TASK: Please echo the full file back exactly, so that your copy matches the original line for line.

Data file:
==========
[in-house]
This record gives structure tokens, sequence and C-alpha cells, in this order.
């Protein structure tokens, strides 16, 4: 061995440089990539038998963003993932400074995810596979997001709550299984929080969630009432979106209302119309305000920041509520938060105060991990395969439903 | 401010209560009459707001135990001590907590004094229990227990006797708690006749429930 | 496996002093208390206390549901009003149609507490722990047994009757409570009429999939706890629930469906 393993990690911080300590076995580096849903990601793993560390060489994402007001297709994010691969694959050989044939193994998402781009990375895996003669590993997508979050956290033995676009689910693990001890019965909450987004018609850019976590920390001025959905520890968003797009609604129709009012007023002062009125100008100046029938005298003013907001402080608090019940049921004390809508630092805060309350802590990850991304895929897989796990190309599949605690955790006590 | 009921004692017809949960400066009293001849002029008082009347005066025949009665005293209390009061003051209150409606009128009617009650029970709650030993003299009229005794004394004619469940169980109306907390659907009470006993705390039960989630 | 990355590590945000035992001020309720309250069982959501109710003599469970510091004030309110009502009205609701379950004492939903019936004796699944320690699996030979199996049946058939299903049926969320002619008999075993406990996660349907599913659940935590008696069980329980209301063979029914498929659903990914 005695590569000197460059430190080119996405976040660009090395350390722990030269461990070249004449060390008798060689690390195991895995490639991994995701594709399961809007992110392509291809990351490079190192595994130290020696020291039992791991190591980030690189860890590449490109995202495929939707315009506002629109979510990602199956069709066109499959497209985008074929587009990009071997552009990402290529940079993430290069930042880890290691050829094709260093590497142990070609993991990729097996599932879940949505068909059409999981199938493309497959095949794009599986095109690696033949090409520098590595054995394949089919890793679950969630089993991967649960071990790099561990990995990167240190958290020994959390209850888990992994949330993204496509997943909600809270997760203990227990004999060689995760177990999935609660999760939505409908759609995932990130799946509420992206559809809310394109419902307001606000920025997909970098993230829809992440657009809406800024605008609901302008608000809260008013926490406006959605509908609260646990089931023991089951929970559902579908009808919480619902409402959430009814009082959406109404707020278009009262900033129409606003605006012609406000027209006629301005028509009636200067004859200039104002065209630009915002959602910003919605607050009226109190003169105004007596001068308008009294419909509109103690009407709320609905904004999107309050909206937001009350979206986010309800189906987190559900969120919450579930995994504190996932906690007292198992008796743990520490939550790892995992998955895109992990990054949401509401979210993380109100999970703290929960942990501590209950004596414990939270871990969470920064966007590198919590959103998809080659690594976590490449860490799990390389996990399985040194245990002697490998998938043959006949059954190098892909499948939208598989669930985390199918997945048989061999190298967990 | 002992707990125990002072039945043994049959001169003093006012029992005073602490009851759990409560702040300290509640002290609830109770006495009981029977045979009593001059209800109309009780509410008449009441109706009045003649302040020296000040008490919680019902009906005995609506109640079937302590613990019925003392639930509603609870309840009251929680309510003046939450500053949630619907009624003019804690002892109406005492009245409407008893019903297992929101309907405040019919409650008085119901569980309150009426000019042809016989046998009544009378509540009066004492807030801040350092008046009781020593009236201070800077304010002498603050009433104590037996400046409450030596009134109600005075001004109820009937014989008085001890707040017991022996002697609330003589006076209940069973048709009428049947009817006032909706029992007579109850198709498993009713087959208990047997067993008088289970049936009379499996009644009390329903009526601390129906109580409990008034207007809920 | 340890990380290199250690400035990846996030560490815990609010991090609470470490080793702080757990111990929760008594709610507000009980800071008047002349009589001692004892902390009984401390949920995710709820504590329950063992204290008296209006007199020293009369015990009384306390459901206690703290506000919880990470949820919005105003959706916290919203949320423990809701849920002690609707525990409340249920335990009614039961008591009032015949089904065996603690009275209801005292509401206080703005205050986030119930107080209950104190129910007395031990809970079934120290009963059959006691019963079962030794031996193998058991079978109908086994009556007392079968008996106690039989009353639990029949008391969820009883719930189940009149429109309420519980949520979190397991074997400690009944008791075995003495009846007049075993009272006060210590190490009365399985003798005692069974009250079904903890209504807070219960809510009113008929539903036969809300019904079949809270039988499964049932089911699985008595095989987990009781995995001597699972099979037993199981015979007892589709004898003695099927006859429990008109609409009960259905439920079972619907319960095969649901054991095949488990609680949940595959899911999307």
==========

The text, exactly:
[in-house]
This record gives structure tokens, sequence and C-alpha cells, in this order.
């Protein structure tokens, strides 16, 4: 061995440089990539038998963003993932400074995810596979997001709550299984929080969630009432979106209302119309305000920041509520938060105060991990395969439903 | 401010209560009459707001135990001590907590004094229990227990006797708690006749429930 | 496996002093208390206390549901009003149609507490722990047994009757409570009429999939706890629930469906 393993990690911080300590076995580096849903990601793993560390060489994402007001297709994010691969694959050989044939193994998402781009990375895996003669590993997508979050956290033995676009689910693990001890019965909450987004018609850019976590920390001025959905520890968003797009609604129709009012007023002062009125100008100046029938005298003013907001402080608090019940049921004390809508630092805060309350802590990850991304895929897989796990190309599949605690955790006590 | 009921004692017809949960400066009293001849002029008082009347005066025949009665005293209390009061003051209150409606009128009617009650029970709650030993003299009229005794004394004619469940169980109306907390659907009470006993705390039960989630 | 990355590590945000035992001020309720309250069982959501109710003599469970510091004030309110009502009205609701379950004492939903019936004796699944320690699996030979199996049946058939299903049926969320002619008999075993406990996660349907599913659940935590008696069980329980209301063979029914498929659903990914 005695590569000197460059430190080119996405976040660009090395350390722990030269461990070249004449060390008798060689690390195991895995490639991994995701594709399961809007992110392509291809990351490079190192595994130290020696020291039992791991190591980030690189860890590449490109995202495929939707315009506002629109979510990602199956069709066109499959497209985008074929587009990009071997552009990402290529940079993430290069930042880890290691050829094709260093590497142990070609993991990729097996599932879940949505068909059409999981199938493309497959095949794009599986095109690696033949090409520098590595054995394949089919890793679950969630089993991967649960071990790099561990990995990167240190958290020994959390209850888990992994949330993204496509997943909600809270997760203990227990004999060689995760177990999935609660999760939505409908759609995932990130799946509420992206559809809310394109419902307001606000920025997909970098993230829809992440657009809406800024605008609901302008608000809260008013926490406006959605509908609260646990089931023991089951929970559902579908009808919480619902409402959430009814009082959406109404707020278009009262900033129409606003605006012609406000027209006629301005028509009636200067004859200039104002065209630009915002959602910003919605607050009226109190003169105004007596001068308008009294419909509109103690009407709320609905904004999107309050909206937001009350979206986010309800189906987190559900969120919450579930995994504190996932906690007292198992008796743990520490939550790892995992998955895109992990990054949401509401979210993380109100999970703290929960942990501590209950004596414990939270871990969470920064966007590198919590959103998809080659690594976590490449860490799990390389996990399985040194245990002697490998998938043959006949059954190098892909499948939208598989669930985390199918997945048989061999190298967990 | 002992707990125990002072039945043994049959001169003093006012029992005073602490009851759990409560702040300290509640002290609830109770006495009981029977045979009593001059209800109309009780509410008449009441109706009045003649302040020296000040008490919680019902009906005995609506109640079937302590613990019925003392639930509603609870309840009251929680309510003046939450500053949630619907009624003019804690002892109406005492009245409407008893019903297992929101309907405040019919409650008085119901569980309150009426000019042809016989046998009544009378509540009066004492807030801040350092008046009781020593009236201070800077304010002498603050009433104590037996400046409450030596009134109600005075001004109820009937014989008085001890707040017991022996002697609330003589006076209940069973048709009428049947009817006032909706029992007579109850198709498993009713087959208990047997067993008088289970049936009379499996009644009390329903009526601390129906109580409990008034207007809920 | 340890990380290199250690400035990846996030560490815990609010991090609470470490080793702080757990111990929760008594709610507000009980800071008047002349009589001692004892902390009984401390949920995710709820504590329950063992204290008296209006007199020293009369015990009384306390459901206690703290506000919880990470949820919005105003959706916290919203949320423990809701849920002690609707525990409340249920335990009614039961008591009032015949089904065996603690009275209801005292509401206080703005205050986030119930107080209950104190129910007395031990809970079934120290009963059959006691019963079962030794031996193998058991079978109908086994009556007392079968008996106690039989009353639990029949008391969820009883719930189940009149429109309420519980949520979190397991074997400690009944008791075995003495009846007049075993009272006060210590190490009365399985003798005692069974009250079904903890209504807070219960809510009113008929539903036969809300019904079949809270039988499964049932089911699985008595095989987990009781995995001597699972099979037993199981015979007892589709004898003695099927006859429990008109609409009960259905439920079972619907319960095969649901054991095949488990609680949940595959899911999307």